William Z. Foster was the American Communist Party’s presidential candidate in 1924, 1928 and 1932. In 1928, he was nominated by 2,000 conventioneers in New York’s Central Opera House. Part of the party’s stated platform was the overthrow of capitalism in the U.S.
Foster was a working man’s working man. Through the years he held jobs as a lumberman, longshoreman, chemical-worker, streetcar motorman, circus canvas man and deep-water sailor, among others. He was often fired because he tried to organize his co-workers, according to a UPI report, and he was often jailed because of his subversive activities.
When Foster died in 1961, he received a state funeral in the Soviet Union. It has been reported that his ashes are interred in Red Square beside those of fellow American communist John Reed. But according to Time magazine: “A niche had been prepared for Foster’s urn in the Kremlin wall, Communism’s Valhalla. But portly Elizabeth Gurley Flynn, an old comrade of Foster’s who had flown over from the U.S. for the funeral, had other ideas. ‘From you, dear comrades, we received his ashes,’ she intoned at funeral’s end, ‘and we shall return them to our country for burial.'”
4. Secret Agent’s ManAPEarl Browder, right, the Communist Party’s candidate in 1936 and 1940, crosses a hammer with a sickle.
Earl Browder, a protege of William Z. Foster, ran as the Communist Party’s candidate in 1936 and 1940. A World War I draft resister from Kansas, candidate Browder followed the Communist Party line of a United Front against fascism and condemning Hitler, according to historian Jerrold Schecter, co-author of Sacred Secrets, How Soviet Intelligence Operations Changed American History. “Browder was Moscow’s candidate,” Schecter says. “At that time the American Communist Party was cooperating with American labor and supporting FDR for a second term. It was a complex alliance since the Communist Party was also involved in espionage and Browder and his relatives were knowing of Soviet clandestine operations in America.”
One such secret agent, soon to be in the U.S., was Kitty Harris, whom Schecter describes as Browder’s “common-law wife” when he was living in China. When Browder ran for president in 1936, Schecter says, Harris “was in Germany and the Soviet Union preparing for her career as a spy.” In 1941, Harris returned to the United States under a cover name and worked as a Soviet spy in America and Mexico.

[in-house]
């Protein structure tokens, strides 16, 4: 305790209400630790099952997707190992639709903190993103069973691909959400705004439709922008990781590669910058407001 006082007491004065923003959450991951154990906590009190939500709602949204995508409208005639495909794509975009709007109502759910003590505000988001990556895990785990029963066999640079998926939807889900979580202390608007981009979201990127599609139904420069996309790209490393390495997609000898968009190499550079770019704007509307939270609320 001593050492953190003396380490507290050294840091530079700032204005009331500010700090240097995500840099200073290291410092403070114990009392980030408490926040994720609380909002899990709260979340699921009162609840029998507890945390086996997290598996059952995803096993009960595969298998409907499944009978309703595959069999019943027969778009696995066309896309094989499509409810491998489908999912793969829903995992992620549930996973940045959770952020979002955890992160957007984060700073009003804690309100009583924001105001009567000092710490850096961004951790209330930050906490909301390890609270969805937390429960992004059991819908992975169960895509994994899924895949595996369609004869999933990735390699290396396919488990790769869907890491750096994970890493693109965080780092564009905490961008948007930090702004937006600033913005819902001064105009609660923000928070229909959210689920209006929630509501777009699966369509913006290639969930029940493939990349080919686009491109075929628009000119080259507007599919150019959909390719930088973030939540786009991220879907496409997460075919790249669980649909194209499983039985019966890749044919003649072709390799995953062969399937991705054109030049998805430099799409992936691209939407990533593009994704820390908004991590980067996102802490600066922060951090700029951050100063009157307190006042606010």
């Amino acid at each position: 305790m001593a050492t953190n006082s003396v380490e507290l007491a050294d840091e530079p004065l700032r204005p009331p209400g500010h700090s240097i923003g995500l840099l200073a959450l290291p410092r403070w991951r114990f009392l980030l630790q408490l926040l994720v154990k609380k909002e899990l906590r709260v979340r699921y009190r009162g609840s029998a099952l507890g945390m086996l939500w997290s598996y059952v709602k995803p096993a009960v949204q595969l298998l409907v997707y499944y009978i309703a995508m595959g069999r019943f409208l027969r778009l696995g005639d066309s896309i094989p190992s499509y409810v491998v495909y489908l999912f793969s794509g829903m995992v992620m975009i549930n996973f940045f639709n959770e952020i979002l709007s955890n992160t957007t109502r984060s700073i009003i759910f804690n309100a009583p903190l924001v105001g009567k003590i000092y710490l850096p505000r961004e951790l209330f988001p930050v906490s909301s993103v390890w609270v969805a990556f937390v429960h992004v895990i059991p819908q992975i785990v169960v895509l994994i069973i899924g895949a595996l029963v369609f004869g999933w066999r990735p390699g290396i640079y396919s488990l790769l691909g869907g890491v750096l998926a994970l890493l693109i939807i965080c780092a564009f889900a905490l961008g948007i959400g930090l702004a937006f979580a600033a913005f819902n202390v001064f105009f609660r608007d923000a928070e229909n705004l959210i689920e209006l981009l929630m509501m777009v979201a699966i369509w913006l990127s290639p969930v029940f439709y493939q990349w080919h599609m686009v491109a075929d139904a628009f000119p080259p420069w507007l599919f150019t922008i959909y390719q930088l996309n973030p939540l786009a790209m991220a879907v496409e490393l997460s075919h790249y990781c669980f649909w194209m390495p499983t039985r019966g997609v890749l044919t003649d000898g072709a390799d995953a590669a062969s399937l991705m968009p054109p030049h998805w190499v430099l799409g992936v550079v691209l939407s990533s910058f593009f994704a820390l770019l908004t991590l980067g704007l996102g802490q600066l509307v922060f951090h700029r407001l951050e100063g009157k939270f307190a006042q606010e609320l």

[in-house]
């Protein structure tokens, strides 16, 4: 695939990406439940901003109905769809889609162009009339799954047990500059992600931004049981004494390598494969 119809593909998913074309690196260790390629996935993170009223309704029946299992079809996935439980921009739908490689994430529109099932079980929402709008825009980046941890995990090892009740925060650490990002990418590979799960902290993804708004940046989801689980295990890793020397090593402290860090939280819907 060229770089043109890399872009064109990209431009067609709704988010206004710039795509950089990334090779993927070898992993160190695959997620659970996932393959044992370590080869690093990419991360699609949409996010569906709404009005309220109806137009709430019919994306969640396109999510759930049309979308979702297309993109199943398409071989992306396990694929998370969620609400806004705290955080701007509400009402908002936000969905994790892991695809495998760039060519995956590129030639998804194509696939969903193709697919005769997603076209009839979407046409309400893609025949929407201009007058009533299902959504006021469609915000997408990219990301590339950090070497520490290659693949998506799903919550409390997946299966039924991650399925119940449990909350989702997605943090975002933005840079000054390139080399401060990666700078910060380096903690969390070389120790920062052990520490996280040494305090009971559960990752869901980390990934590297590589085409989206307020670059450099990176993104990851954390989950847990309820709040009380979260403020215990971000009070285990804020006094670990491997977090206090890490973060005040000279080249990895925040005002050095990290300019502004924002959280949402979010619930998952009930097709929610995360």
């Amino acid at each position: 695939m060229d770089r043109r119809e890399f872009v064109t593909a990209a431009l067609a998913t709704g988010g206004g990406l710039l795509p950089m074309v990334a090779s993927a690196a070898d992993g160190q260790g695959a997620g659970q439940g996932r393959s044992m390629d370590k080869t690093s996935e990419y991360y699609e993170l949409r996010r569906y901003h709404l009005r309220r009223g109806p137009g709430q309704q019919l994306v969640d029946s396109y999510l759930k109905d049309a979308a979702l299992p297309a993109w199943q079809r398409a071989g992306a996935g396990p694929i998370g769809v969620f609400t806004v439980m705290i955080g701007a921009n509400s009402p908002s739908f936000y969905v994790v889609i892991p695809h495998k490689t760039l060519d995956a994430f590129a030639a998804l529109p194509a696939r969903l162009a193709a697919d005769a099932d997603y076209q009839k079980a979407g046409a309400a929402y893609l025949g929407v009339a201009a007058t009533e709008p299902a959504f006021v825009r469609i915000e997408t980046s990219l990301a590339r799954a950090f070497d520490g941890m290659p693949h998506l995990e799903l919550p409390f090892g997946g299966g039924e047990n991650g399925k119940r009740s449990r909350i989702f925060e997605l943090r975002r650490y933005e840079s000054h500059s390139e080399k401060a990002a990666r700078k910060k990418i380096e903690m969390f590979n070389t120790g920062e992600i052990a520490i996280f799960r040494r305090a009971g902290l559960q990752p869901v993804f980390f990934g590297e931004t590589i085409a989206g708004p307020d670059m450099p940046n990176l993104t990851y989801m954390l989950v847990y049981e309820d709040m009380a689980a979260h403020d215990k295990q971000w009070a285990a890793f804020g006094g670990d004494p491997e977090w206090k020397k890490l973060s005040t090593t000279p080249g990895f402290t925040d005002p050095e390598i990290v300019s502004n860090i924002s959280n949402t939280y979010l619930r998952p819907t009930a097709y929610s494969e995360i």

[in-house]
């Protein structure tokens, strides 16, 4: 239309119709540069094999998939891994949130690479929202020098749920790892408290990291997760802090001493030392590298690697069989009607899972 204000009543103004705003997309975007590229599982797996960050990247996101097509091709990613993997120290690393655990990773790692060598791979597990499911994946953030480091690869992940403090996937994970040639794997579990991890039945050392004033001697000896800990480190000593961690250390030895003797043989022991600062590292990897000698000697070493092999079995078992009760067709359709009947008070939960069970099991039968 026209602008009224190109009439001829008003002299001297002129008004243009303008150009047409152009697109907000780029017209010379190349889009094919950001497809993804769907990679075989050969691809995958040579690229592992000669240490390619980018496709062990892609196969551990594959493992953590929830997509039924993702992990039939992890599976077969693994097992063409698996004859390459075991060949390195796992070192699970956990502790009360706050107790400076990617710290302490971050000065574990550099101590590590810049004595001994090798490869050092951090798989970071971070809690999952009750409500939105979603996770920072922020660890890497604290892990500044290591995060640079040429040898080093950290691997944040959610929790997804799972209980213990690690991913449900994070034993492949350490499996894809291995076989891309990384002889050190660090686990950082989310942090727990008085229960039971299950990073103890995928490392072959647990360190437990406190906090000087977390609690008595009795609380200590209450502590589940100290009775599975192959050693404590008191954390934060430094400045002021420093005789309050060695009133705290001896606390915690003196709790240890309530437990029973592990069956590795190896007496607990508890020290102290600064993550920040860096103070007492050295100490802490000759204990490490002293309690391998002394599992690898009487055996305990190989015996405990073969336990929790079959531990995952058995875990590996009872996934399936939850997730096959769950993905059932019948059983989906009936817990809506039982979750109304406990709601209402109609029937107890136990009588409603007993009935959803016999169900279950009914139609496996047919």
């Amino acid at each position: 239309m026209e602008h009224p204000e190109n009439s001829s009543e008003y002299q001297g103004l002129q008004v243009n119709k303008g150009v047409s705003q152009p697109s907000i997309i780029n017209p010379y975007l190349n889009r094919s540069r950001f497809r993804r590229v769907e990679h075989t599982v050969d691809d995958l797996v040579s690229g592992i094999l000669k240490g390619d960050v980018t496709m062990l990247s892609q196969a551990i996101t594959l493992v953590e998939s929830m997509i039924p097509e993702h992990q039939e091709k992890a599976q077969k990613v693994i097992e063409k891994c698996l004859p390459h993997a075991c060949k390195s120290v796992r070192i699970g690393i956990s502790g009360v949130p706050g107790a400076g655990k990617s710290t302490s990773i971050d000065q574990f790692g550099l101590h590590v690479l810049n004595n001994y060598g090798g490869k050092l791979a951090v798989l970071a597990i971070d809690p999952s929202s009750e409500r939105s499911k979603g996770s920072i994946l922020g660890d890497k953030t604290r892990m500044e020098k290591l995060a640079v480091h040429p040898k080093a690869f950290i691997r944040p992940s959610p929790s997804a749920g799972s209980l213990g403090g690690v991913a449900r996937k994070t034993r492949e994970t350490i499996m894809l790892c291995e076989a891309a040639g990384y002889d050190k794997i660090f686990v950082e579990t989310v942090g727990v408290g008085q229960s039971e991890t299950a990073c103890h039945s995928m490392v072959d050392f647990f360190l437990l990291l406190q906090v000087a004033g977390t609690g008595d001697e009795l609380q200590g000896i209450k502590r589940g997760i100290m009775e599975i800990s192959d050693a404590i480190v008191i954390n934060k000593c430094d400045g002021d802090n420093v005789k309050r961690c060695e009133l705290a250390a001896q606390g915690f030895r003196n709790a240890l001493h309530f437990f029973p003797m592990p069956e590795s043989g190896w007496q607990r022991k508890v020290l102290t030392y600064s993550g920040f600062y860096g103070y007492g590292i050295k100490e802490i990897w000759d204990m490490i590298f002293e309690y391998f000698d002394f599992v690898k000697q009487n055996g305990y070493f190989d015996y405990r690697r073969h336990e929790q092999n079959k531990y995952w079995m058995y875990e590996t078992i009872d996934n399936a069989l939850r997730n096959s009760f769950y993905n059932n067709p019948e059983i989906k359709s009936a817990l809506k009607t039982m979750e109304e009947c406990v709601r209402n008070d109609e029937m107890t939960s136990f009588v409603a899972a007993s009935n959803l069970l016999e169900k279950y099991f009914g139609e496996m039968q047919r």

At the 1940 Communist Party convention in Madison Square Garden, the Chicago Defender reported, some 20,000 delegates cheered the nomination of Browder, who was “at liberty under $7,500 bail, pending his appeal from a passport forgery conviction.” He was sentenced to four years in jail – the same four years he hoped to be in the White House. But 1940 was a tough year for the presidential candidate. His Russian-born wife was deported and though he stayed out of jail on continued appeals, he wasn’t allowed to travel. So he ran his campaign from New York and his name was stricken from the ballot in many states. Though he lost the election, he won a pardon from President Roosevelt in 1941. A few years later Browder was expelled from the Communist Party because of his belief that communism and capitalism could co-exist.
5. Single-Issue AdvocateEnlarge Bettmann/CorbisEllen McCormack, left
Though the Long Island, N.Y., housewife had never held political office, Ellen McCormack sought the Democratic nomination in 1976 on a single issue – she wanted a constitutional ban on abortion. “I stand for the rights of the unborn,” she said in the New York Times.
During the primaries, McCormack garnered more than 200,000 votes, according to The Washington Post, and she was the first female presidential candidate to qualify for federal campaign funds and a Secret Service detail. She pulled in three delegates at the party’s national convention and her name was placed in nomination with several other candidates, including Jimmy Carter, who would eventually get his party’s nod.
After the election, McCormack helped found the Right to Life Party. When 1980 rolled around, many members of the party wanted to support Ronald Reagan, but selected McCormack as its official nominee instead. McCormack died in March 2011. She was 84.